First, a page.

Dribbble is full of variety—it all depends on who you follow (much like Twitter).
There are icon designers, illustrators, typeface designers, UI designers, game designers, and the list goes on and on. We need to do a better job at exposing that variety, and suggesting people to follow based on your interests. We’re working on that. Far too much attention is paid to the Popular page. Which is natural—but there’s so much more on Dribbble and we’ll be working hard to feature it all.
Originally, Dribbble was set up to offer designers a place to get feedback on their designs, but it seems to have shifted into primarily a community to show off design work, rather than get input. How do the Dribbble founders feel about this shift? Is there going to be any push to encourage feedback or are they happy with the way the community has evolved?
I have to correct you there. Dribbble wasn’t set up solely as a place to get feedback. Feedback has always been a part of Dribbble, but our motto since day 1 has always been, “show and tell for creatives”. One of the wonderful things about Dribbble is that people use it for different things. Some use it share their design process, some use it to gain feedback from their peers, some use it to promote upcoming projects, etc. We’ve been happy to observe how the community uses the site, and react to and support those ways. Many of the features exist today because of things the community started doing on their own: rebounds, playoffs, attaching files—we’re not interested in forcing a mandated use of the service. I think the community has grown organically, and I’m proud of that.
It seems that at least some of the uploads on Dribbble were created specifically for the site rather than being part of a larger project. This has led some to say Dribbble is little more than a glorified online art gallery. Is this a concern for the Dribbble founders, or was this something they predicted might happen?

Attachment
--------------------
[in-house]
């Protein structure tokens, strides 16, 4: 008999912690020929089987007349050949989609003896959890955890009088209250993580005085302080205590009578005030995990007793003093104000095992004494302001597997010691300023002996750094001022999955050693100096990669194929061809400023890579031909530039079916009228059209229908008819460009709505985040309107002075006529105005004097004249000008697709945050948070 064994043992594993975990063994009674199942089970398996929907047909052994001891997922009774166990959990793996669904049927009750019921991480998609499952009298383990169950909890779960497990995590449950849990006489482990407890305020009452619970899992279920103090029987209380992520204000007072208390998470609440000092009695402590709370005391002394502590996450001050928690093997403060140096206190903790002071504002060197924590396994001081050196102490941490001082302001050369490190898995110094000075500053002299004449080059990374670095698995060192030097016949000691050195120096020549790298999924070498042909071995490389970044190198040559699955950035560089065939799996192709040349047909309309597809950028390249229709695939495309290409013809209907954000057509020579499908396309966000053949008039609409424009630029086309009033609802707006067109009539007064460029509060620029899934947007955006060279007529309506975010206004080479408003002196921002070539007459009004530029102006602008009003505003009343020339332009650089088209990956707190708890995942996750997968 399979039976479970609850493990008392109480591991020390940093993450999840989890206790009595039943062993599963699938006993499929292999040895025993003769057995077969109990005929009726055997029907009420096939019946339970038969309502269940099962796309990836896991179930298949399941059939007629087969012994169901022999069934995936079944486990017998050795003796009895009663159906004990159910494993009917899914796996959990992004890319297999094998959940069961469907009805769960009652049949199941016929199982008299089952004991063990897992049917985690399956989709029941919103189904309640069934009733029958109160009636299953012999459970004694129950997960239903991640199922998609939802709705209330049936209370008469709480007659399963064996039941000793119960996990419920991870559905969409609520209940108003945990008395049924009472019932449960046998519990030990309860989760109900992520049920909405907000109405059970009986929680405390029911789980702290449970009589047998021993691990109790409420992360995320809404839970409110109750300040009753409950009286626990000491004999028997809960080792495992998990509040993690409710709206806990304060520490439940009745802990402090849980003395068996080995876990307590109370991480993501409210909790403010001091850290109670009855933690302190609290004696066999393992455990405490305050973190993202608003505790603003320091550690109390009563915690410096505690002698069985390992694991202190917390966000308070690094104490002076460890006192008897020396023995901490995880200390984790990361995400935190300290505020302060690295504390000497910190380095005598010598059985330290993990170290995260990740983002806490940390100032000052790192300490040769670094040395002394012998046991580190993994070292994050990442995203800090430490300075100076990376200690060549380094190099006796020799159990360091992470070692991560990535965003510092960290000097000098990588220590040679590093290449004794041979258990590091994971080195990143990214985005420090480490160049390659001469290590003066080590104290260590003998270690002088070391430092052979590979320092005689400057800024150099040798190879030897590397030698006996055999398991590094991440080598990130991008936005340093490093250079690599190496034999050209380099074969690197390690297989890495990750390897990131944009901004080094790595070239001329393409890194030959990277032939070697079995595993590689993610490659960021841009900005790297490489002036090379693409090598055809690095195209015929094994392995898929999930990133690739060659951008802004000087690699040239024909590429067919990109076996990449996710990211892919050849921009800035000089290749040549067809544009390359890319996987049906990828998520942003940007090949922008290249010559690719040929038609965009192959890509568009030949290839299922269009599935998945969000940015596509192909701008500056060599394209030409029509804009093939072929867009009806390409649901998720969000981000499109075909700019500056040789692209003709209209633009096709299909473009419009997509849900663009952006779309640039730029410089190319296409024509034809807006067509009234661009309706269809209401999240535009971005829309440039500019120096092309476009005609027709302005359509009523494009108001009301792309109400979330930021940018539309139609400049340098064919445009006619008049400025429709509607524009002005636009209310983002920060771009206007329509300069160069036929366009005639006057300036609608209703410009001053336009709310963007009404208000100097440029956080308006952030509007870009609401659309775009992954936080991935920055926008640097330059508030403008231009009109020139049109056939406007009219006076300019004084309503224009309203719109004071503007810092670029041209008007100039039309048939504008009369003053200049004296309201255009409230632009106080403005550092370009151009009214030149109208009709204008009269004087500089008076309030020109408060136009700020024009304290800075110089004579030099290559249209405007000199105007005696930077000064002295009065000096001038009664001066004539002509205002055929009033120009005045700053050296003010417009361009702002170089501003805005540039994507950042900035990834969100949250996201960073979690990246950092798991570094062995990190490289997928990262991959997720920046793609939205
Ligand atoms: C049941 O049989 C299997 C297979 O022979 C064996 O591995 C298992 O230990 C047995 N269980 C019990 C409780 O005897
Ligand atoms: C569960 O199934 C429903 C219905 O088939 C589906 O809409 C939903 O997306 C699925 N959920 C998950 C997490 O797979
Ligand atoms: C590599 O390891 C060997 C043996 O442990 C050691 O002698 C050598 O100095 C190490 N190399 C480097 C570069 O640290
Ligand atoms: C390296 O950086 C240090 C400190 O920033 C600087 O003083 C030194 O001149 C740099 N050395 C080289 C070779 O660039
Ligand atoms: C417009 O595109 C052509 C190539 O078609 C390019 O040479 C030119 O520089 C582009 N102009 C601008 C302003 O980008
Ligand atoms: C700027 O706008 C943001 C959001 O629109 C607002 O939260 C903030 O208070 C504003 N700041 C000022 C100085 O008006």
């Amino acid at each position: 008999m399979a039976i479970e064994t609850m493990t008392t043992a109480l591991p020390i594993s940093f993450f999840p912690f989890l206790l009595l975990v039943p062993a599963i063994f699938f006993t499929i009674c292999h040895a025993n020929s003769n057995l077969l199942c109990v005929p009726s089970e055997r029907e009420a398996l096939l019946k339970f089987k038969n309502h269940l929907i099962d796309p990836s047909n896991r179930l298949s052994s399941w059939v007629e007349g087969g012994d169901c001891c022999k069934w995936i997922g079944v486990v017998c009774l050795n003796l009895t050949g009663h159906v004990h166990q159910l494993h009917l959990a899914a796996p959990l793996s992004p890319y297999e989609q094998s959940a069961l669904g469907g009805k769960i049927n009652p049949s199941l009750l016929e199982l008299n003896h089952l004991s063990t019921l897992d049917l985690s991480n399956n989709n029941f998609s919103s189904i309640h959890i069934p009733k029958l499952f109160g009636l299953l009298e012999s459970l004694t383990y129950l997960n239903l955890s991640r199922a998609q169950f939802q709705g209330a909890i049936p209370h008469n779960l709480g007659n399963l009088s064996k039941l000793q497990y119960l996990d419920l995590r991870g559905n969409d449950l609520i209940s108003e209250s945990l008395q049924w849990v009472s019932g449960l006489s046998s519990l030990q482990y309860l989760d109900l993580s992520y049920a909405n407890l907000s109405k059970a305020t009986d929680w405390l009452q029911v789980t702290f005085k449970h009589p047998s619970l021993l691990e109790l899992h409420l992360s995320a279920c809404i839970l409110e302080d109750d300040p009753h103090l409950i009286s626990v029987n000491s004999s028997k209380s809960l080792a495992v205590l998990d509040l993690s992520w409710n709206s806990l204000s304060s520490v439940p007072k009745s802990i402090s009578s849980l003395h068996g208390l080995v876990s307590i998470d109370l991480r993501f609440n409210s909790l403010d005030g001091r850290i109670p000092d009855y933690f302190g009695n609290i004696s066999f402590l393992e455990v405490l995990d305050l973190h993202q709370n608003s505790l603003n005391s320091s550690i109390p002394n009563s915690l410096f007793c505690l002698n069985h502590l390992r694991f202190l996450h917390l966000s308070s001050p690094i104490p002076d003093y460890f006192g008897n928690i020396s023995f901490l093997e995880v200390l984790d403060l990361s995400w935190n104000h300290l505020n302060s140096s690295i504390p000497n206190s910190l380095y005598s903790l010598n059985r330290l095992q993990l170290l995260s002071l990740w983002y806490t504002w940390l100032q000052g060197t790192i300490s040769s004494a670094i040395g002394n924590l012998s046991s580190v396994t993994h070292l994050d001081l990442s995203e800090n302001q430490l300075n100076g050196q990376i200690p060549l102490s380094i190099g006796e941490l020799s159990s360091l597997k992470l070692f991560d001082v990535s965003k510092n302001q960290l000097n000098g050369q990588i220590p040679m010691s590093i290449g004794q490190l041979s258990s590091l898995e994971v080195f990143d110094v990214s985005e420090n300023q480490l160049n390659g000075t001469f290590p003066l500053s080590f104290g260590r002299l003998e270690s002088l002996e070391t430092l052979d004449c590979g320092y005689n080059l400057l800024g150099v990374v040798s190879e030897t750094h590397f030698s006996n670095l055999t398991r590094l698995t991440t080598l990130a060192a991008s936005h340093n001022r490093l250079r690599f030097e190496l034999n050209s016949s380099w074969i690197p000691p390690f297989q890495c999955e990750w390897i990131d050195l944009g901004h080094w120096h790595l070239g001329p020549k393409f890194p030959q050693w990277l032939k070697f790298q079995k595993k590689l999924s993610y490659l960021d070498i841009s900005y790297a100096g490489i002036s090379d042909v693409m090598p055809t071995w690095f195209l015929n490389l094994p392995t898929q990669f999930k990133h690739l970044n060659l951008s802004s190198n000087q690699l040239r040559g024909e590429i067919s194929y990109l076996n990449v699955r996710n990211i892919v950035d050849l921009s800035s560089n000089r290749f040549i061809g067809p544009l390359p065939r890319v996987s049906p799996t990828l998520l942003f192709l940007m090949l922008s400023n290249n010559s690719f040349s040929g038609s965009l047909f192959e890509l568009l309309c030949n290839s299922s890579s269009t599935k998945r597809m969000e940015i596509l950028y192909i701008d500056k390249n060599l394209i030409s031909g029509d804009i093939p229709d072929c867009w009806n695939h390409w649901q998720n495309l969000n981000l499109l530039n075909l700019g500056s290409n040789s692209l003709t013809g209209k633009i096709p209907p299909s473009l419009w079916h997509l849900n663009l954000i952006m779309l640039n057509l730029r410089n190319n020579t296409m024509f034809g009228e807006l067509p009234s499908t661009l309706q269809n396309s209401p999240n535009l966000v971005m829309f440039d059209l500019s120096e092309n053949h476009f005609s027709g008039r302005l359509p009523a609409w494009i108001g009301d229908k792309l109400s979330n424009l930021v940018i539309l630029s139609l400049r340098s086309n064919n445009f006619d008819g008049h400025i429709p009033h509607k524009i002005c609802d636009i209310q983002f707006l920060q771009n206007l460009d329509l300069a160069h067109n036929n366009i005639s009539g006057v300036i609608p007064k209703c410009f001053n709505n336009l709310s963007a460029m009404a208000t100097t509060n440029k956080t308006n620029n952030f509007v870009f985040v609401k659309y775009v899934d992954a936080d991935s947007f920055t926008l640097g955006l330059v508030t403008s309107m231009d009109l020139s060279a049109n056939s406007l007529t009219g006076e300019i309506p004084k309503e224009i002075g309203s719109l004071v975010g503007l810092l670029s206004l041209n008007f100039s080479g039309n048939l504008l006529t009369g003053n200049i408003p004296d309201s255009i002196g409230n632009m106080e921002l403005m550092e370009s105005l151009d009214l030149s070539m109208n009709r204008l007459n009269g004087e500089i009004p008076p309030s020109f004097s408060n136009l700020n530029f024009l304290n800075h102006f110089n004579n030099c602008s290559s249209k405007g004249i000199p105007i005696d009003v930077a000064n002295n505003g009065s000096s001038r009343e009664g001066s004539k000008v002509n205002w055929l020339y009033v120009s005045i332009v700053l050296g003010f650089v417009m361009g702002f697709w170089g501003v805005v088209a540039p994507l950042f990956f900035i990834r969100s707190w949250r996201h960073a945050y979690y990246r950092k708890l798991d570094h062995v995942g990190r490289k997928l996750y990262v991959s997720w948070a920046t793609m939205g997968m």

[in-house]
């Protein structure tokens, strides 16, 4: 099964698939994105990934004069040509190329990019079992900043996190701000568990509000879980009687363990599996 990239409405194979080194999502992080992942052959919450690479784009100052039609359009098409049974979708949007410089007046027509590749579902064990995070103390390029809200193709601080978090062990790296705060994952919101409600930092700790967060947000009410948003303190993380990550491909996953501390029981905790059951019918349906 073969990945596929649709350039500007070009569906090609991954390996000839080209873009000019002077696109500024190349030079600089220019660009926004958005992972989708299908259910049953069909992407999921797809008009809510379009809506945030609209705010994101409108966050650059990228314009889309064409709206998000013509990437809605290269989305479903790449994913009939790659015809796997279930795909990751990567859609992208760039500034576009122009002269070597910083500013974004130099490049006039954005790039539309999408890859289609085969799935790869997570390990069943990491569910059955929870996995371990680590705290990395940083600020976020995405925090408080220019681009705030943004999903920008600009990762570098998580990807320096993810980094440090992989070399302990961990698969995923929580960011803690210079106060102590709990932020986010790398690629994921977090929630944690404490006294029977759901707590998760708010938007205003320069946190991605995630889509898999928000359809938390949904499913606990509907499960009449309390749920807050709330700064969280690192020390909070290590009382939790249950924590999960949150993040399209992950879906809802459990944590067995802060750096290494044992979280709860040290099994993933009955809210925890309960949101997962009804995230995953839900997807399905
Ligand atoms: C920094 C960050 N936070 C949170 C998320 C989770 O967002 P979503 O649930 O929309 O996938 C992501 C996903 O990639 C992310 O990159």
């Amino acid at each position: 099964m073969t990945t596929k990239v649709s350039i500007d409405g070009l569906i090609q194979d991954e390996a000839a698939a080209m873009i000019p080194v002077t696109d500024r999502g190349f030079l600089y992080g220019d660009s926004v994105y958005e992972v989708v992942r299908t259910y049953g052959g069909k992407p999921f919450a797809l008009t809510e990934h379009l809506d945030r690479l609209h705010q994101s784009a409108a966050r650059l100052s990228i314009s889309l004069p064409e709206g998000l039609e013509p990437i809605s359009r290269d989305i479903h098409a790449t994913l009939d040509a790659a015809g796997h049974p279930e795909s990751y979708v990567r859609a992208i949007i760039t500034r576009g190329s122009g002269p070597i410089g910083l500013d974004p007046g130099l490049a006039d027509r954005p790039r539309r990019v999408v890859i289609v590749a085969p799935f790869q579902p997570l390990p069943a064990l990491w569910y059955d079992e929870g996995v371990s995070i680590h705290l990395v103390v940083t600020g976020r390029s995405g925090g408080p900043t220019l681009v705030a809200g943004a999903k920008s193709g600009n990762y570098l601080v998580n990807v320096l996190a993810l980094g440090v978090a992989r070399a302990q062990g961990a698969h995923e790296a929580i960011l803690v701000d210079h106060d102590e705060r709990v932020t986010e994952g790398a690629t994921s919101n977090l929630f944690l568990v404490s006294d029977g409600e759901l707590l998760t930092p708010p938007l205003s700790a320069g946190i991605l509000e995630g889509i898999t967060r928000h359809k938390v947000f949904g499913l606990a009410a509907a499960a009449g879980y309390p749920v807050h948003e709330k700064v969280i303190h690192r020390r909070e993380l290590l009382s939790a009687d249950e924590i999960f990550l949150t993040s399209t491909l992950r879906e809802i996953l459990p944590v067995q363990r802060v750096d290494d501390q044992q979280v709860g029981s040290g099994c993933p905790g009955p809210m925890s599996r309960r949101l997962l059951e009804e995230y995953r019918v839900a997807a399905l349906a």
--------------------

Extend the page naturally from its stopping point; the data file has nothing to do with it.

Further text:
Glorified online art gallery? Who are these ruffians you’re quoting? :)
From day one, players have uploaded things specifically for Dribbble. It’s show and tell. We’re fine with that. Rebound playoff contests are good examples: a place to flex your creative muscle on something fun. It’s just adding another window into your creative process as a designer.
What is Dribbble’s business model? Is this more a labor of love for the creators or is profitability a key concern? Are advertising, Pro accounts, and merchandise the only planned revenue generators, or are there others in the works?
Advertising, Pro accounts and merchandise aren’t the only planned areas for revenue. They’re keeping us (almost) afloat right now, but we have some other things planned for the future. I can’t talk about them specifically yet, but a few them are related to hiring talent and being hired.
Interview by Cameron Chapman.